PG&E Restructuring Plan Upped to $45B by Creditors

By and Katherine Doherty | May 31, 2019

A group of PG&E Corp. creditors could preempt the embattled California utility’s own attempt to claw its way out of bankruptcy by presenting a restructuring plan that could be worth at least $45 billion, according to people familiar with the matter.

The plan builds on a proposal floated earlier this year. The updated plan includes substantially more cash for compensating existing wildfire victims, establishing a new statewide wildfire liability fund and recapitalizing PG&E, said the people, who asked not to be identified because the details are private.

The plan could be presented to the bankruptcy judge before a rival plan being developed by PG&E’s newly reconstituted board and management is finalized to help accelerate the utility’s exit from court protection, the people said.

The ad-hoc committee of creditors, led by Pacific Investment Management Co., Elliott Management Corp. and Davidson Kempner Management, originally floated a $35 billion plan with lawmakers and other stakeholders. Representatives for PG&E and Pimco weren’t immediately available for comment. Representatives for Elliott and Davidson Kempner declined to comment.

PG&E shares fell as much as 2.9% to $17.26 before the start of regular trading in New York.

The original proposal included a $14 billion cash trust to pay claims tied to the deadly 2017 and 2018 wildfires that forced the utility to declare bankruptcy, people familiar with the matter said at the time. It also contemplated establishing a $13 billion statewide wildfire fund that would be financed by PG&E and other California utilities. It also would have provided $8 billion to recapitalize the San Francisco-based company, allowing it to refinance its debtor-in-possession loan and other maturities.

The plan called for about $18.5 billion in funds to be provided by the creditor group, with roughly half in equity and half in debt-linked securities.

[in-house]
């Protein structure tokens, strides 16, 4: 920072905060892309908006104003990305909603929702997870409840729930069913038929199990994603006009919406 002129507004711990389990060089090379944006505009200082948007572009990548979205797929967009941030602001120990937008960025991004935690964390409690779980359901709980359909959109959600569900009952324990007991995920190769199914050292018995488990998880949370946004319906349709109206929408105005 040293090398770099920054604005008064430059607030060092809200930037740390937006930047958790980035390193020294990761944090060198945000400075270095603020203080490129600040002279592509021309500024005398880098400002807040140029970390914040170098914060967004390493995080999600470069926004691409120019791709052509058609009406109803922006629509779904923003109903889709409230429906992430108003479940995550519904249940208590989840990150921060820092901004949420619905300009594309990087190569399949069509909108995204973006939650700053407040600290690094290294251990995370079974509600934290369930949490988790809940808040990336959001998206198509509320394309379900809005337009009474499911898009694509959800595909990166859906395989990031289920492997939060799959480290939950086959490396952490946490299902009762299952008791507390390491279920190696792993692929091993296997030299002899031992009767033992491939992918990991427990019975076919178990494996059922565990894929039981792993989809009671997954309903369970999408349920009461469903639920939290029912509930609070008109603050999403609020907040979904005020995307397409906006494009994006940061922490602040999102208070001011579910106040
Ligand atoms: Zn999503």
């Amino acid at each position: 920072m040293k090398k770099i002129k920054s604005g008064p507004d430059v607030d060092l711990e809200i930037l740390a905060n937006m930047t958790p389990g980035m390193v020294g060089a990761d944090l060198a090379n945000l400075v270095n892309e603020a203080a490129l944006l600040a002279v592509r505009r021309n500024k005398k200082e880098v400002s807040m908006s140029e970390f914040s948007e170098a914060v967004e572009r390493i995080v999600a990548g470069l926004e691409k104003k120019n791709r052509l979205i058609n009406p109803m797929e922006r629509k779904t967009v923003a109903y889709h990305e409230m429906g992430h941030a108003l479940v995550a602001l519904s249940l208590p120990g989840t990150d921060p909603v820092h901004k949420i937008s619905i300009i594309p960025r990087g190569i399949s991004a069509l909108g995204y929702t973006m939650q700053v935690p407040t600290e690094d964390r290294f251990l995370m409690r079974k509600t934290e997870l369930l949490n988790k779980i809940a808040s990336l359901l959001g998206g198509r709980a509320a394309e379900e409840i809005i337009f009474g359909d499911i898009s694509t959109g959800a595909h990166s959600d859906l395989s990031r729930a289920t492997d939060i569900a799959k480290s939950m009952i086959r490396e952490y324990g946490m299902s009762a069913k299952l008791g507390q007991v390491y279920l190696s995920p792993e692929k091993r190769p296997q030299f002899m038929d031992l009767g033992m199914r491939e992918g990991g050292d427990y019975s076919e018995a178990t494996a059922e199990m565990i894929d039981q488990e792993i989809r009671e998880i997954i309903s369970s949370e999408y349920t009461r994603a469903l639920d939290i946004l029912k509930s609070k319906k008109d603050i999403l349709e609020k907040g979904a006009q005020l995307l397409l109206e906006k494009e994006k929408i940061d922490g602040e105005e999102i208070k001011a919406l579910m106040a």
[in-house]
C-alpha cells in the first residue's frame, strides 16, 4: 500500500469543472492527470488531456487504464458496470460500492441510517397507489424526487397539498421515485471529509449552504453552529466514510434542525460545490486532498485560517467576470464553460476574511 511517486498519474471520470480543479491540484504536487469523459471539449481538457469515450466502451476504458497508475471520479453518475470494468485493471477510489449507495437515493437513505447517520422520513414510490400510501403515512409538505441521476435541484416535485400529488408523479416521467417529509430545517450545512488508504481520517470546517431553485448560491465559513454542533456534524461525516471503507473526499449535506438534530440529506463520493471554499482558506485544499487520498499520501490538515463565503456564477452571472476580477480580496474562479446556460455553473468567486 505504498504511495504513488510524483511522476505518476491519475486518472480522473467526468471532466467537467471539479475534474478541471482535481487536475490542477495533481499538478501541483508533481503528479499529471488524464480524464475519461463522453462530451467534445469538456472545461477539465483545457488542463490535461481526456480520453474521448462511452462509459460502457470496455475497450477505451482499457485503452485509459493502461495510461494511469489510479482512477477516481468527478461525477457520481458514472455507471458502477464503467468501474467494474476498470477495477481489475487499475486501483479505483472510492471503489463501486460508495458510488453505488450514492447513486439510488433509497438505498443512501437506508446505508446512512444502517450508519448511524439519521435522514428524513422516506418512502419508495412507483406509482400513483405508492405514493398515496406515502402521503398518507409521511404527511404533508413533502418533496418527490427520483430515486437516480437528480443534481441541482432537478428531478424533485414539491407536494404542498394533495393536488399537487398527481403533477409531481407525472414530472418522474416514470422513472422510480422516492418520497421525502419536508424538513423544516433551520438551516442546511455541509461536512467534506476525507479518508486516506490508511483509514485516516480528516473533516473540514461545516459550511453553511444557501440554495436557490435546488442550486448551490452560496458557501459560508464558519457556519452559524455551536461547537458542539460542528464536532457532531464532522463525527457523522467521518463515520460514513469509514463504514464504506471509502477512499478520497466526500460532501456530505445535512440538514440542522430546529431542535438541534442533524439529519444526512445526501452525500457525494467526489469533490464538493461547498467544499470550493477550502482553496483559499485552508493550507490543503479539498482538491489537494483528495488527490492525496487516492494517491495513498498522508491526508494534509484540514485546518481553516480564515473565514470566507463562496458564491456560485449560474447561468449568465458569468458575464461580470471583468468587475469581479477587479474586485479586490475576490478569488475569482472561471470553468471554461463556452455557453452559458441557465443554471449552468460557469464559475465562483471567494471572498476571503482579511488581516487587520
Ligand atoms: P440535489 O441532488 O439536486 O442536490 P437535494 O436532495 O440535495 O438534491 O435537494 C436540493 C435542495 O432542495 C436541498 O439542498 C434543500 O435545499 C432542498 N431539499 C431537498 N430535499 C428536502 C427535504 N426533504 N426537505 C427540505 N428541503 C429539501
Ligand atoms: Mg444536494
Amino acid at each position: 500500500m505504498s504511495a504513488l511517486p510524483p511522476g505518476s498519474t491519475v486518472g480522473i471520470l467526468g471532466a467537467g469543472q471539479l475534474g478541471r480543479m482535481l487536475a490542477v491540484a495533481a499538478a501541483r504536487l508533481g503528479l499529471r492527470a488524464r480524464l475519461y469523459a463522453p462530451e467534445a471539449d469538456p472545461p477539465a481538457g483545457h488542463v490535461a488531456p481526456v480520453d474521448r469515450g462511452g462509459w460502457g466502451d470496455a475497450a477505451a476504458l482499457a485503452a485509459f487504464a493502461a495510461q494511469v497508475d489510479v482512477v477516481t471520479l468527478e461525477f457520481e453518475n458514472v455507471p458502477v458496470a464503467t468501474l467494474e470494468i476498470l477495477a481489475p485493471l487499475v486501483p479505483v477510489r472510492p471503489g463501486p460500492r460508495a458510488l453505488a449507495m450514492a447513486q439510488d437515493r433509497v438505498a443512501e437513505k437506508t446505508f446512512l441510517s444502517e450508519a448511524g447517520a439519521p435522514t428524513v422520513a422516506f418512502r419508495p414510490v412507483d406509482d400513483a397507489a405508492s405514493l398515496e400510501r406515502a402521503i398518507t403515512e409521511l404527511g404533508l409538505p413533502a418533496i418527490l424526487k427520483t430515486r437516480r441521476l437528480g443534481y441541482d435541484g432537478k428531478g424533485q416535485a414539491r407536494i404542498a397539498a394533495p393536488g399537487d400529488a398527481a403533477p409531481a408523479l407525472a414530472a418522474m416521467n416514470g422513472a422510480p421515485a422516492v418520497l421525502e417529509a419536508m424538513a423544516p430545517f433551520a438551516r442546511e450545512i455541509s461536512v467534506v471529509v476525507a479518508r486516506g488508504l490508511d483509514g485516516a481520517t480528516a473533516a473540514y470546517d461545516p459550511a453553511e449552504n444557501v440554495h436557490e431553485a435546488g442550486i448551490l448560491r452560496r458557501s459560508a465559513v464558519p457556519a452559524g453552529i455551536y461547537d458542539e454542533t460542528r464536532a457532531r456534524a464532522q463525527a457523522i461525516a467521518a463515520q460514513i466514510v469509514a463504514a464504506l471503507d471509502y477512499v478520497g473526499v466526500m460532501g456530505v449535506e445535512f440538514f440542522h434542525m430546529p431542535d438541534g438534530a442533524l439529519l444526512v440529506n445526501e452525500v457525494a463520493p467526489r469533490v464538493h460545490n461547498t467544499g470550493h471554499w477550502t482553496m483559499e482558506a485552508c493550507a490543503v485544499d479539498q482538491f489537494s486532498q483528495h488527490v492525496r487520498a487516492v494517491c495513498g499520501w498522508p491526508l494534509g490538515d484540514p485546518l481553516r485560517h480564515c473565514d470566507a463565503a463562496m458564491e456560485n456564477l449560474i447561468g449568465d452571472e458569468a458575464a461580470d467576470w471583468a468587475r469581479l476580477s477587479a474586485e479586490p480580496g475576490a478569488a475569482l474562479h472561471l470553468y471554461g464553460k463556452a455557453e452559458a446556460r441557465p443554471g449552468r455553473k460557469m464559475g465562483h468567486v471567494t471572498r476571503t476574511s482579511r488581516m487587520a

The current plan evolved from that proposal after the group met with various stakeholders and each pool of money grew by 30% to 50%, the people said. The precise total couldn’t be ascertained but is in excess of $45 billion, the people said.

The plan also contemplates the long-term governance of PG&E, including at the board and management level, and is mainly neutral to consumers with respect to electricity rates, the people said.

The committee’s proposal would be pitted against the plan being prepared by PG&E’s recently reconstituted board and new Chief Executive Officer Bill Johnson. The creditors group includes Dan Loeb’s Third Point, Howard Marks’s Oaktree Capital Management and Leon Black’s Apollo Global Management LLC.

In a typical bankruptcy, the company would be granted a period of exclusivity to devise its own plan to emerge from Chapter 11 protection. While it’s unusual for a court to terminate that exclusivity period, that occurred the last time PG&E was restructured in a case overseen by the same bankruptcy judge.

In a May 22 hearing, the judge said he ended exclusivity in PG&E’s previous reorganization after a viable, competing proposal surfaced. In the second-biggest utility bankruptcy, Energy Future Holdings Corp. also lost the exclusive right to propose a reorganization plan in 2015.

The ad-hoc committee of senior secured noteholders supported the extension of PG&E’s exclusivity period. The committee said in a May 15 court filing that PG&E, as far as it was aware, hadn’t engaged in any substantive discussions with any of the company’s primary stakeholders, including its members, who own a substantial portion of the company’s $20.5 billion debt.

The committee said it was also concerned that the lengthy process to replace PG&E’s board by the company’s equity holders had slowed its exit from Chapter 11. The group said it reserved the right to seek to shorten or terminate the exclusivity period if a viable alternative emerged before a September deadline to file the plan.

California Governor Gavin Newsom opposed the length of the extension for PG&E’s exclusivity rights, saying the company hadn’t “earned the privilege of a six-month extension.” He urged the court not to give an extension longer than 75 days in a court filing on May 15.


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